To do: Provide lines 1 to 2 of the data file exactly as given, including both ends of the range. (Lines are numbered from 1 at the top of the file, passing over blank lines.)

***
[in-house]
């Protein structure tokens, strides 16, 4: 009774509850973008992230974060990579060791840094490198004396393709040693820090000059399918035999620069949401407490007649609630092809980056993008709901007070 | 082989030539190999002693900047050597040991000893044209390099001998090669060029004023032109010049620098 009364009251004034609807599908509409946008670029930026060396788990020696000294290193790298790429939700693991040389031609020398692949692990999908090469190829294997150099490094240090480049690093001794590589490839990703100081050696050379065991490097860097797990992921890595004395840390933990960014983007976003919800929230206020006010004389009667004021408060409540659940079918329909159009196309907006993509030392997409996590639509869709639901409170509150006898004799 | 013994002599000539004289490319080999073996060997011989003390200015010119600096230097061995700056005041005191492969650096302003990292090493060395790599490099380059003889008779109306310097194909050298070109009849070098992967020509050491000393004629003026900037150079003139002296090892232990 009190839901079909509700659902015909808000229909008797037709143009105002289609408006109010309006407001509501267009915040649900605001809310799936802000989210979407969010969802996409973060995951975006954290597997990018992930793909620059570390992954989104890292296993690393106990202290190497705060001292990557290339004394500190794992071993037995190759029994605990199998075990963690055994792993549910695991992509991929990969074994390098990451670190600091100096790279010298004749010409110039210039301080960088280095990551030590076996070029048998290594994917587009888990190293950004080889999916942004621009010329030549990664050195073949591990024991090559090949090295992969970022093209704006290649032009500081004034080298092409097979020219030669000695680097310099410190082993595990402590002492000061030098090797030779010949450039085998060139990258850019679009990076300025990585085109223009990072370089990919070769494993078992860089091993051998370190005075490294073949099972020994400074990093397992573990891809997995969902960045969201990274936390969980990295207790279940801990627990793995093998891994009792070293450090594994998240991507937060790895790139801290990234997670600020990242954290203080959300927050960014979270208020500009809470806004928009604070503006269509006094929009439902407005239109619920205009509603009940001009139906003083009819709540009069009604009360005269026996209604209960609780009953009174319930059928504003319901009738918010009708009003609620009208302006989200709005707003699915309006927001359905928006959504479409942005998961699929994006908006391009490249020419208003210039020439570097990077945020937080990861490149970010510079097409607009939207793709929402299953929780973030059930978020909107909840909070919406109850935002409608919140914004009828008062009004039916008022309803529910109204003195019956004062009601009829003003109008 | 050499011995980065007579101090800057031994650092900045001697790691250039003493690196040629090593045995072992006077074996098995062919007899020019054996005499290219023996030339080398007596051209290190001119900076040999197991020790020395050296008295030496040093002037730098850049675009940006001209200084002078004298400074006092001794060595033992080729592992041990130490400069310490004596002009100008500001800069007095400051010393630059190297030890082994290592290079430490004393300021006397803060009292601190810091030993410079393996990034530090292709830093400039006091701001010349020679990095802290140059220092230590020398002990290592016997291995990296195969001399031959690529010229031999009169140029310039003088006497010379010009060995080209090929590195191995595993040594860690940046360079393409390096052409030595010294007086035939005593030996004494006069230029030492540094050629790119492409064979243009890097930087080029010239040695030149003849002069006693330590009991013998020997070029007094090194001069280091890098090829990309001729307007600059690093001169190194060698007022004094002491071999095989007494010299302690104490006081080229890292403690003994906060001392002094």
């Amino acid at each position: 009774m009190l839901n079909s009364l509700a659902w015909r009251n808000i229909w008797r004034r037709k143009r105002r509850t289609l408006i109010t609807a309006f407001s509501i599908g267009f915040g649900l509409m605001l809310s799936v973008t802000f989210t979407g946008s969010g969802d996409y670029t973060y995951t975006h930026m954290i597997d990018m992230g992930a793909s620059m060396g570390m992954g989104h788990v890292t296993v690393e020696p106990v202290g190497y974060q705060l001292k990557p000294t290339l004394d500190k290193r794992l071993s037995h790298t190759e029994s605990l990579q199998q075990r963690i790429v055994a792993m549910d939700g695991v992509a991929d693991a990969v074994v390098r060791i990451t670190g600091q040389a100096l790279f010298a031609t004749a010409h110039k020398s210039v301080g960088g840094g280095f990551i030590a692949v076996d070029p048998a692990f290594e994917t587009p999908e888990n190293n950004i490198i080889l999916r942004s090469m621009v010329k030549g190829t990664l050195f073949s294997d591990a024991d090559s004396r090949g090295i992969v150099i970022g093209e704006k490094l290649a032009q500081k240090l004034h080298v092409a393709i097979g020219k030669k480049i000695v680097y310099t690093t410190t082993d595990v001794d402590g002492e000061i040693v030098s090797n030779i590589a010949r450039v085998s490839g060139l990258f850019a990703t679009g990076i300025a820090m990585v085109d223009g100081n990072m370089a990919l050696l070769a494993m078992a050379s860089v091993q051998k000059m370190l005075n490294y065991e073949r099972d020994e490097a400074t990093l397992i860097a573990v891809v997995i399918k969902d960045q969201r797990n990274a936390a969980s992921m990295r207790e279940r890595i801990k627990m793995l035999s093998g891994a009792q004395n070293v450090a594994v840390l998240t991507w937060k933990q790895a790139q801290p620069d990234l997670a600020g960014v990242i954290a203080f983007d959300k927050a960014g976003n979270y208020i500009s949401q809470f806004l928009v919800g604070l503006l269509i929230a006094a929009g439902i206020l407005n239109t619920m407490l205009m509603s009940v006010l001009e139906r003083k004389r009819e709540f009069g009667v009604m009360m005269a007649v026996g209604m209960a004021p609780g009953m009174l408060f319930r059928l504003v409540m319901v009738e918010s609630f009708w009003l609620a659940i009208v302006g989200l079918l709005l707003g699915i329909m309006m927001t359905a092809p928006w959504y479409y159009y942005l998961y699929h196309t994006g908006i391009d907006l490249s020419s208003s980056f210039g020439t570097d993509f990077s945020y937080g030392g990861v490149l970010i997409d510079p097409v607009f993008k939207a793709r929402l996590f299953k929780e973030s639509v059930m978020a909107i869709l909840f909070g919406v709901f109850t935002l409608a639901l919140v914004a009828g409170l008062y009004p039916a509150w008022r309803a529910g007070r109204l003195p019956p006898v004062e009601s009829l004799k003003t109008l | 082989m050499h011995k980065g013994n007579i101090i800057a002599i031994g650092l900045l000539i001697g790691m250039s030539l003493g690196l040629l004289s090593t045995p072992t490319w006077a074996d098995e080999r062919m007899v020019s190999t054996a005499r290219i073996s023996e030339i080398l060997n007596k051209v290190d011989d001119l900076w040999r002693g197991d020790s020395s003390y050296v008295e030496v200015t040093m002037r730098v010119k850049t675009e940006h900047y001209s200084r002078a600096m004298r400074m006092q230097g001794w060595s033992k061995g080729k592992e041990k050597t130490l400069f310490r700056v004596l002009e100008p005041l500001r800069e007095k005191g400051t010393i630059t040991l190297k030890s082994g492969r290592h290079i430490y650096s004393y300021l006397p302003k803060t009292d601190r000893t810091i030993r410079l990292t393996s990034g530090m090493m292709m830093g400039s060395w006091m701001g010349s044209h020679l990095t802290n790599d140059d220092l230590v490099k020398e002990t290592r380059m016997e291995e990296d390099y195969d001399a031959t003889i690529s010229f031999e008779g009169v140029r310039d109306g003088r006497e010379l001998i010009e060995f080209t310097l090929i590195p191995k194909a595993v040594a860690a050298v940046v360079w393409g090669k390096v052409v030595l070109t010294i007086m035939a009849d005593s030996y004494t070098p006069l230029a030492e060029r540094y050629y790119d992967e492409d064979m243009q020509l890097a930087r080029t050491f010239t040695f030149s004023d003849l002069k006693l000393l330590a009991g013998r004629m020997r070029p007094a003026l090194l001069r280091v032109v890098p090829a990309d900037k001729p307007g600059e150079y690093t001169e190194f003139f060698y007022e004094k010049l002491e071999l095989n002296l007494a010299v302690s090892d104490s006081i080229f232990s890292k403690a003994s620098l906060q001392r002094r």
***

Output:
[in-house]
């Protein structure tokens, strides 16, 4: 009774509850973008992230974060990579060791840094490198004396393709040693820090000059399918035999620069949401407490007649609630092809980056993008709901007070 | 082989030539190999002693900047050597040991000893044209390099001998090669060029004023032109010049620098 009364009251004034609807599908509409946008670029930026060396788990020696000294290193790298790429939700693991040389031609020398692949692990999908090469190829294997150099490094240090480049690093001794590589490839990703100081050696050379065991490097860097797990992921890595004395840390933990960014983007976003919800929230206020006010004389009667004021408060409540659940079918329909159009196309907006993509030392997409996590639509869709639901409170509150006898004799 | 013994002599000539004289490319080999073996060997011989003390200015010119600096230097061995700056005041005191492969650096302003990292090493060395790599490099380059003889008779109306310097194909050298070109009849070098992967020509050491000393004629003026900037150079003139002296090892232990 009190839901079909509700659902015909808000229909008797037709143009105002289609408006109010309006407001509501267009915040649900605001809310799936802000989210979407969010969802996409973060995951975006954290597997990018992930793909620059570390992954989104890292296993690393106990202290190497705060001292990557290339004394500190794992071993037995190759029994605990199998075990963690055994792993549910695991992509991929990969074994390098990451670190600091100096790279010298004749010409110039210039301080960088280095990551030590076996070029048998290594994917587009888990190293950004080889999916942004621009010329030549990664050195073949591990024991090559090949090295992969970022093209704006290649032009500081004034080298092409097979020219030669000695680097310099410190082993595990402590002492000061030098090797030779010949450039085998060139990258850019679009990076300025990585085109223009990072370089990919070769494993078992860089091993051998370190005075490294073949099972020994400074990093397992573990891809997995969902960045969201990274936390969980990295207790279940801990627990793995093998891994009792070293450090594994998240991507937060790895790139801290990234997670600020990242954290203080959300927050960014979270208020500009809470806004928009604070503006269509006094929009439902407005239109619920205009509603009940001009139906003083009819709540009069009604009360005269026996209604209960609780009953009174319930059928504003319901009738918010009708009003609620009208302006989200709005707003699915309006927001359905928006959504479409942005998961699929994006908006391009490249020419208003210039020439570097990077945020937080990861490149970010510079097409607009939207793709929402299953929780973030059930978020909107909840909070919406109850935002409608919140914004009828008062009004039916008022309803529910109204003195019956004062009601009829003003109008 | 050499011995980065007579101090800057031994650092900045001697790691250039003493690196040629090593045995072992006077074996098995062919007899020019054996005499290219023996030339080398007596051209290190001119900076040999197991020790020395050296008295030496040093002037730098850049675009940006001209200084002078004298400074006092001794060595033992080729592992041990130490400069310490004596002009100008500001800069007095400051010393630059190297030890082994290592290079430490004393300021006397803060009292601190810091030993410079393996990034530090292709830093400039006091701001010349020679990095802290140059220092230590020398002990290592016997291995990296195969001399031959690529010229031999009169140029310039003088006497010379010009060995080209090929590195191995595993040594860690940046360079393409390096052409030595010294007086035939005593030996004494006069230029030492540094050629790119492409064979243009890097930087080029010239040695030149003849002069006693330590009991013998020997070029007094090194001069280091890098090829990309001729307007600059690093001169190194060698007022004094002491071999095989007494010299302690104490006081080229890292403690003994906060001392002094």